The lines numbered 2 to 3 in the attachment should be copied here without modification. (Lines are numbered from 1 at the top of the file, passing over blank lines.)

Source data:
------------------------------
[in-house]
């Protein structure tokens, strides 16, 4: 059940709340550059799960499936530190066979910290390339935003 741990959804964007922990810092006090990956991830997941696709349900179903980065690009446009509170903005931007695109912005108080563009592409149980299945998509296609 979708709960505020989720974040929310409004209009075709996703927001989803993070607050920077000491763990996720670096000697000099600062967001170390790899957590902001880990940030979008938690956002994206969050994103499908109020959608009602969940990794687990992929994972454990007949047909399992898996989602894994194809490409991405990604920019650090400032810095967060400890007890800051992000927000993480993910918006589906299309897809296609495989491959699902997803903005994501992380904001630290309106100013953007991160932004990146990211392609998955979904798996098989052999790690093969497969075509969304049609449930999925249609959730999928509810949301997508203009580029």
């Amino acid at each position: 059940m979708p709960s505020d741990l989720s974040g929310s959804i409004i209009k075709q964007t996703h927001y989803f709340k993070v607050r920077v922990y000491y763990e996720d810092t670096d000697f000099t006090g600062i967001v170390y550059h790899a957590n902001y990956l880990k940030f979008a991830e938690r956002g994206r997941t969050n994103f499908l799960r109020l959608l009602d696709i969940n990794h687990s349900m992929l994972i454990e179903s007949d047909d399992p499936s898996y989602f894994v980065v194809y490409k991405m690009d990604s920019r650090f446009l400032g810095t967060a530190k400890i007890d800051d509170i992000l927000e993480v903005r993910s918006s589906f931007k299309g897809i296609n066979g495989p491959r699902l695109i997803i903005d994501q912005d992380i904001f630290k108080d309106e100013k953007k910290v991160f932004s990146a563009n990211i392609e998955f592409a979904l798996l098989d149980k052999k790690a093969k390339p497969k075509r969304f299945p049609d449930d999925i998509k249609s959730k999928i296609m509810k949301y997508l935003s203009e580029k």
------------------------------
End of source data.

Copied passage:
């Protein structure tokens, strides 16, 4: 059940709340550059799960499936530190066979910290390339935003 741990959804964007922990810092006090990956991830997941696709349900179903980065690009446009509170903005931007695109912005108080563009592409149980299945998509296609 979708709960505020989720974040929310409004209009075709996703927001989803993070607050920077000491763990996720670096000697000099600062967001170390790899957590902001880990940030979008938690956002994206969050994103499908109020959608009602969940990794687990992929994972454990007949047909399992898996989602894994194809490409991405990604920019650090400032810095967060400890007890800051992000927000993480993910918006589906299309897809296609495989491959699902997803903005994501992380904001630290309106100013953007991160932004990146990211392609998955979904798996098989052999790690093969497969075509969304049609449930999925249609959730999928509810949301997508203009580029």
């Amino acid at each position: 059940m979708p709960s505020d741990l989720s974040g929310s959804i409004i209009k075709q964007t996703h927001y989803f709340k993070v607050r920077v922990y000491y763990e996720d810092t670096d000697f000099t006090g600062i967001v170390y550059h790899a957590n902001y990956l880990k940030f979008a991830e938690r956002g994206r997941t969050n994103f499908l799960r109020l959608l009602d696709i969940n990794h687990s349900m992929l994972i454990e179903s007949d047909d399992p499936s898996y989602f894994v980065v194809y490409k991405m690009d990604s920019r650090f446009l400032g810095t967060a530190k400890i007890d800051d509170i992000l927000e993480v903005r993910s918006s589906f931007k299309g897809i296609n066979g495989p491959r699902l695109i997803i903005d994501q912005d992380i904001f630290k108080d309106e100013k953007k910290v991160f932004s990146a563009n990211i392609e998955f592409a979904l798996l098989d149980k052999k790690a093969k390339p497969k075509r969304f299945p049609d449930d999925i998509k249609s959730k999928i296609m509810k949301y997508l935003s203009e580029k």